writers tips

Writer’s Tip #95: 8 Tips from Janet Burroway

writers tips

Great tips for soon-to-be great writers

When you read your story, does it sound off, maybe you can’t quite put your finger on it, but you know you’ve done something wrong? Sometimes–maybe even lots of times–there are simple fixes. These writer’s tips will come at you once a week, giving you plenty of time to go through your story and make the adjustments.

I have a huge bookshelf of self-help books for writing. If I get stuck, I roll my chair around to face my floor-to-ceiling shelves and explore tips from Donald Maass, Bob Mayer, Strunk and White, James Frey on whatever my problem-du-jour is (last week, it was ‘story arc’ because my agent said he was rereading my mss to review the story arc.). These books are a wealth of information and take a long time to digest. I thought I’d take a few of my favorites and distill their highlights.

Today, I’ll focus on the highly-respected Janet Burroway Writing Fiction: A Guide to Narrative Craft (Longman 2003), the first book I ever purchased on how to write. It’s full of ideas, suggestions, and tips, so I’ve picked eleven that made a difference to mean. If you enjoyed this book, please add the thoughts that grabbed you by the throat and inspired your writing under ‘comments’:

  • The process of discovering, choosing, and revealing the theme of your story begins as early as a first freewrite and continues …beyond publication.
  • John Gardner points out that theme ‘is not imposed on the story but evoked from within it–initially and intuitive but finally an intellectual act on the part of the writer’.
  • Very few writers know what they are doing until they’ve done it.
  • Novelist John L’Heureux says that a story is about a single moment in a character’s life that culminates in a defining choice
  • Mel McKee states flatly that ‘a story is a war. ‘It is sustained and immediate combat.’ He offers four imperatives for the writing of this ‘war story’: 1) get your fighters fighting, 2) have something…worth their fighting over, 3) have the fight dive into a series of battles with the last battle … the biggest and most dangerous…, 4) have a walking away from the fight
  • A story is a series of events recorded in their chronological order. A plot is a series of events deliberately arranged so as to reveal their dramatic, thematic, and emotional significance.
  • Generally speaking…almost every occurrence of such phrases as ‘she noticed’ and ‘she saw’ should be suppressed in favor of direct presentation of the thing seen
  • Your fiction must have an atmosphere because without it your characters will be unable to breathe
  • It’s the job of the writer to create a world that entices you in and shows you what’s at stake (from fiction writer Nancy Huddleston Packer)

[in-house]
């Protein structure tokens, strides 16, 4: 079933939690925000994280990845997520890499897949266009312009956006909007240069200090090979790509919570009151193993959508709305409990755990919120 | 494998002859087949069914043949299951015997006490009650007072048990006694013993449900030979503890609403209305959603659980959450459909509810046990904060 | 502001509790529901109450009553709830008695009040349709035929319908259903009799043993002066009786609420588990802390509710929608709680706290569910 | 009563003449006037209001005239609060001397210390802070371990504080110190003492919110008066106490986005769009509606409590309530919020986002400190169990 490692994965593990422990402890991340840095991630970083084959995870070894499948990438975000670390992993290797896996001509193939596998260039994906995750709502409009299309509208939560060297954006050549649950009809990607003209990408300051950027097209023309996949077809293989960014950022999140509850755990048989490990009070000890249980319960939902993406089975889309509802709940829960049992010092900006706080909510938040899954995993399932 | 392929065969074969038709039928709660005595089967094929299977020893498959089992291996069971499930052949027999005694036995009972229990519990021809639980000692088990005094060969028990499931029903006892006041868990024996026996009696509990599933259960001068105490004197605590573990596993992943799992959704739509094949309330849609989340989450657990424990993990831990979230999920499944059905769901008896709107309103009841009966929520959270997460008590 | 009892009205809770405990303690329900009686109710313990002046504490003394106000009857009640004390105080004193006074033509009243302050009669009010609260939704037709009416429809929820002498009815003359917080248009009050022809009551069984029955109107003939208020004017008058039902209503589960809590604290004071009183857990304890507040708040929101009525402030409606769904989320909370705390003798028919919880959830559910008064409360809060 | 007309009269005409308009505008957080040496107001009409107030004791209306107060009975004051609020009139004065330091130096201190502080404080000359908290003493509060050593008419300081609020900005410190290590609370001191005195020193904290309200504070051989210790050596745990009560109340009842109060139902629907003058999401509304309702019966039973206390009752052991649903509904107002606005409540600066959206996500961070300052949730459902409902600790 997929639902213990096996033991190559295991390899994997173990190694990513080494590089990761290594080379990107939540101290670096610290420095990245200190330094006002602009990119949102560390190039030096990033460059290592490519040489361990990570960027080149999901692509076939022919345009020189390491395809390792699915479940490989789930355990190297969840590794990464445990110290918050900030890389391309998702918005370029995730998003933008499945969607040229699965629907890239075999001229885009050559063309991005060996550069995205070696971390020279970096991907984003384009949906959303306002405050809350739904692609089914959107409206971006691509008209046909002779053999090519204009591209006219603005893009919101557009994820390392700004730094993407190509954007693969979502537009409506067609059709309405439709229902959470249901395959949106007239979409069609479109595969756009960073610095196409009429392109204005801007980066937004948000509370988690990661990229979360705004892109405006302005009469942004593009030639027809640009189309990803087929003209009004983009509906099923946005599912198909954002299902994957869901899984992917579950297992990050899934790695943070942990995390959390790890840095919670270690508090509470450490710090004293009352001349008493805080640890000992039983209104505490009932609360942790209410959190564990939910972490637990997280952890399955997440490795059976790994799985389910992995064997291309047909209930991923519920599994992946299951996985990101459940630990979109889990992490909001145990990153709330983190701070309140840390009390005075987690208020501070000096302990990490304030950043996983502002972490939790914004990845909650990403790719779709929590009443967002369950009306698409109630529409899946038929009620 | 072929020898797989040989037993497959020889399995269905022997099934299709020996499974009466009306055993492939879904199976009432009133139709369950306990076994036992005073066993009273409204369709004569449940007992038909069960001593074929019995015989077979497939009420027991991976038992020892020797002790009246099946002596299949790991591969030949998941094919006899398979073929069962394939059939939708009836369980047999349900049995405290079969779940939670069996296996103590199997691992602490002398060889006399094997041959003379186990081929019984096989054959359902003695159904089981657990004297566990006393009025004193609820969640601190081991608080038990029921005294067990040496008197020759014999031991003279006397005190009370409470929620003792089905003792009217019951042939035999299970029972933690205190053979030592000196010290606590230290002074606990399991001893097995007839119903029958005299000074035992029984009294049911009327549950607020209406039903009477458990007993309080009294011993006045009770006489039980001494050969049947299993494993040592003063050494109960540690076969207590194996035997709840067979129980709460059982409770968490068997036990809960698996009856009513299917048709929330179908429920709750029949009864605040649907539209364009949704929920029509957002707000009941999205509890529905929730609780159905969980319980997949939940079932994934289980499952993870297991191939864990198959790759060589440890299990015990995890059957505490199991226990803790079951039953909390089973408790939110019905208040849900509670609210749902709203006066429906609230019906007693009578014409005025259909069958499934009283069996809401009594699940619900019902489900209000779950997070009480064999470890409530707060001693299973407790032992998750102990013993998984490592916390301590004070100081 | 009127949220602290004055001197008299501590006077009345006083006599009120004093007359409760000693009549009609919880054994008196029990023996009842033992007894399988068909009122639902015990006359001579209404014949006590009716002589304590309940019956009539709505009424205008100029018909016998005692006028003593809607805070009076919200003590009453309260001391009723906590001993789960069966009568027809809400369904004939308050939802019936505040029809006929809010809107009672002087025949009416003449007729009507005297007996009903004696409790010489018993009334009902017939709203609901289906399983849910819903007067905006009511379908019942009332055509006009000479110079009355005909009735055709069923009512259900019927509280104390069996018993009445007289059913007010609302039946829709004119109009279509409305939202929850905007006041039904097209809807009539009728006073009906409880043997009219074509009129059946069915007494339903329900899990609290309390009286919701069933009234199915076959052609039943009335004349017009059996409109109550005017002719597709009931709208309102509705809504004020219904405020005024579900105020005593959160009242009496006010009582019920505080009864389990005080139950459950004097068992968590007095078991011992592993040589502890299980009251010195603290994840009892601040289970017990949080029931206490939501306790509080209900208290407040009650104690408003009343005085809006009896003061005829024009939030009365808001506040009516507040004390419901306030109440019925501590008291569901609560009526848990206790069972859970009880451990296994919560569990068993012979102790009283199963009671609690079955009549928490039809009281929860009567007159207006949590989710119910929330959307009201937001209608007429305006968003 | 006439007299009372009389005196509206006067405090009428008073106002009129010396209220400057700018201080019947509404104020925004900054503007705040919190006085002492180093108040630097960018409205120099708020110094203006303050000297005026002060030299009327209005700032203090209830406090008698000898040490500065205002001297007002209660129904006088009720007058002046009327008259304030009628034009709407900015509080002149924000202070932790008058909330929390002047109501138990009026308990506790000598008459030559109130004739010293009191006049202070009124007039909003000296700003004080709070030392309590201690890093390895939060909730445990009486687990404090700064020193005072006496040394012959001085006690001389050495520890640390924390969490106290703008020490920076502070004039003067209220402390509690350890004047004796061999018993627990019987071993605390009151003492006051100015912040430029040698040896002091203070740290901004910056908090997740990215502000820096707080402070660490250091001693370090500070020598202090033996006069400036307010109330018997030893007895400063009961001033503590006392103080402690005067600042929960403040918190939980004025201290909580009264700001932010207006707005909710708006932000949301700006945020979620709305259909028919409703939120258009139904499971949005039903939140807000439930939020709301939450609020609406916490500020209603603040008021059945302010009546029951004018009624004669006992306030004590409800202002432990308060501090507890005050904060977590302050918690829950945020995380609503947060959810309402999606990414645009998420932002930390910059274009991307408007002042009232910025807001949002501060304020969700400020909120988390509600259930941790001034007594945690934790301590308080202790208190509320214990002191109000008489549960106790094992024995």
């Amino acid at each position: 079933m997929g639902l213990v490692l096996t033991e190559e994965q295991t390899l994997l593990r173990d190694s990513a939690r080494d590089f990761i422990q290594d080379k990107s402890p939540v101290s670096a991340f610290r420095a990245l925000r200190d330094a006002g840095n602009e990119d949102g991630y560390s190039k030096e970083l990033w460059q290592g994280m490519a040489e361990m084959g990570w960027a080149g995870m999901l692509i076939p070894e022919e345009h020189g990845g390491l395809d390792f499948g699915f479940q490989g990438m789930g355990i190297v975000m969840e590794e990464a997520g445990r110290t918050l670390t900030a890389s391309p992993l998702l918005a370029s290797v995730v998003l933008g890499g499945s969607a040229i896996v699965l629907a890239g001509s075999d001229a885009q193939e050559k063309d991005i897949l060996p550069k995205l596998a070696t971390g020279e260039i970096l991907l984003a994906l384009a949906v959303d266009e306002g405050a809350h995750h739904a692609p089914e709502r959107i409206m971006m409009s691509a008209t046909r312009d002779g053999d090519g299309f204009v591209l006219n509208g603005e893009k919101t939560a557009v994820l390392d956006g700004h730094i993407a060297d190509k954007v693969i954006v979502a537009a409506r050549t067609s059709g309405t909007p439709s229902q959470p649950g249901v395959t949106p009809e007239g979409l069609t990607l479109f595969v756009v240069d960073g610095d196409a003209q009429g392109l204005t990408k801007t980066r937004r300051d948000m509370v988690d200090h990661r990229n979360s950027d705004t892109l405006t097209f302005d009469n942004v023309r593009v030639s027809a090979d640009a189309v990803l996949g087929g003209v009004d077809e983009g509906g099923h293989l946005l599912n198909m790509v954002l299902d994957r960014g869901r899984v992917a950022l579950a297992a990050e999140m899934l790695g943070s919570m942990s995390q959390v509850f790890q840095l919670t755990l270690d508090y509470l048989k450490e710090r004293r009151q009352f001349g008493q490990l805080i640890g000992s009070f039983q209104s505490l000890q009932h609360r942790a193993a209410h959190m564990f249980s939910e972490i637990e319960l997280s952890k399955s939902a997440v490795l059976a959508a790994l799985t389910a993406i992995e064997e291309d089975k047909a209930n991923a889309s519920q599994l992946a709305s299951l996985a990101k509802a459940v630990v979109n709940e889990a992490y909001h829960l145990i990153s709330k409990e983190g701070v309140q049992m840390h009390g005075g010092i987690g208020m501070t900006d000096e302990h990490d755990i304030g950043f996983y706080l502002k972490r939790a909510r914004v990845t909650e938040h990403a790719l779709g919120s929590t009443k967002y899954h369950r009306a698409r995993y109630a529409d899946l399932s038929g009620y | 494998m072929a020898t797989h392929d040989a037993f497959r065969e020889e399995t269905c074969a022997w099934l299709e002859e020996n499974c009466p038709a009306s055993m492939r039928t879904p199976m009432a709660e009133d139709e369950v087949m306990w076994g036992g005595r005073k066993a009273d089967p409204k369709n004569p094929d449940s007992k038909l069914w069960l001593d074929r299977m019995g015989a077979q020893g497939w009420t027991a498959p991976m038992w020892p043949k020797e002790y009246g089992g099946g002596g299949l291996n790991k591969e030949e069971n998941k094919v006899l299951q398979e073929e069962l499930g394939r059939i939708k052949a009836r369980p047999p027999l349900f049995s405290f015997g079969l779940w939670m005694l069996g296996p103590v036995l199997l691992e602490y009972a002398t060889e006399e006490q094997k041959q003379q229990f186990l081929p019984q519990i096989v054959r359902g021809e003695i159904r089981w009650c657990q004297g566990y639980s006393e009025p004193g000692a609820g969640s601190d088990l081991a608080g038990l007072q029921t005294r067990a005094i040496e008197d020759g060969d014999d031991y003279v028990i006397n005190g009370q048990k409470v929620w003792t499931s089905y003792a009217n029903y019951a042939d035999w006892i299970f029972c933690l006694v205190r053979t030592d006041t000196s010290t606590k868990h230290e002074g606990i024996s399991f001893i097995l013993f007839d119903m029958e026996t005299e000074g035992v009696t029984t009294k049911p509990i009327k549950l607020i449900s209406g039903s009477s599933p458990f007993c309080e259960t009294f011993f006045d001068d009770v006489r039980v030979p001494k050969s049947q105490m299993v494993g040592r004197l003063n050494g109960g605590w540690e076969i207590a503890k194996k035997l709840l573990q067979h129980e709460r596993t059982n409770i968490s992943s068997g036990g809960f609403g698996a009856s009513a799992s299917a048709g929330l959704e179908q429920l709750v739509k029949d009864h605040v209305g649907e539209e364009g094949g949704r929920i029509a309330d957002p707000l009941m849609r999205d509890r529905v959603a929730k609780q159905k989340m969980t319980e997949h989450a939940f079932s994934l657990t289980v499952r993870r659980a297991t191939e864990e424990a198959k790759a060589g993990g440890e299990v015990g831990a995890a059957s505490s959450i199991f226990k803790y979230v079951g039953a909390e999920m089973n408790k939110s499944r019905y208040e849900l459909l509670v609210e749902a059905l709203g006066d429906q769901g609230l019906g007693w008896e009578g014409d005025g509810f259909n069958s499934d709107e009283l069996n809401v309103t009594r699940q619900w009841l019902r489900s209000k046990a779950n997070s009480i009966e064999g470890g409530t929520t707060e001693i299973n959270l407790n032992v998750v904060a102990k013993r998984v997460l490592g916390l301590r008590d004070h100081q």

• One of the most economical means of sketching a character is simply to show readers a personal space that the character has created, be it a bedroom, locker, kitchen, hideout, office cubicle, or even the interior of a car.
  • Rather than thinking of point of view as an opinion or belief, begin instead with the more literal synonym of ‘vantage point’. Who is standing where to watch the scene?

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Jacqui Murray is the editor of a technology curriculum for K-sixth grade and creator of two technology training books for middle school. She is the author of Building a Midshipman, the story of her daughter’s journey from high school to United States Naval Academy midshipman.  She is webmaster for five blogs, an Amazon Vine Voice book reviewer, a columnist for Examiner.comEditorial Review Board member for Journal for Computing TeachersIMS tech expert, and a weekly contributor to Write Anything. Currently, she’s editing a thriller for her agent that should be be out to publishers this summer. Contact Jacqui at her writing office or her tech lab, Ask a Tech Teacher.

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5 thoughts on “Writer’s Tip #95: 8 Tips from Janet Burroway

  1. Pingback: Top 10 Tips for Writers in 2013 | WordDreams...

  2. Thanks, Jacqui, for gathering a handful of tips with immediate application. One of the tips I like to pass on is to read your story out loud. My husband often walks in on me dramatically yakking away to my computer, but what I’m really doing is engaging in one of the most useful tools I’ve ever employed. I’m reading my story out loud. Sometimes I haven’t yet showered or I’ve woken in the middle of the night, so you can imagine how unlovely the sight. But dedication to my muse can’t take a backseat to appearances. It takes much longer to read aloud than “in your head,” but it’s so much more useful. You catch the oddball things that slipped between the covers – the overuse of a word; a repetitive description; lost, ineffectual, or extra words; awkward phrasing; a lapse in story construction; and perhaps most egregious of all: character inconsistency. You sense the drama, or lack of, in your story, you meet your characters head on, you stand on that ground at that moment for you are in your own story. And if while reading, a passage bores you, if your shy leading lady becomes Lady Mac Beth, if the ground gives way to a lazy river meant to become an earthquake, you are more likely to catch the mess. So much more useful to clean up your writing behind the scenes than before the agent you hope to entice. So grab a glass of tea, or whatever lubricates your throat, and be ready to smile at your jaw-dropped significant other, and start yakking at your computer. (I just did it with this note and caught a bunch of uh ohs.)


    • I’ve heard that one so often over the years that I started doing it! And you’re right about everything. I think we need to repeat it over and over until people buy into the approach. Yes–it’s time consuming, but so’s not getting published.


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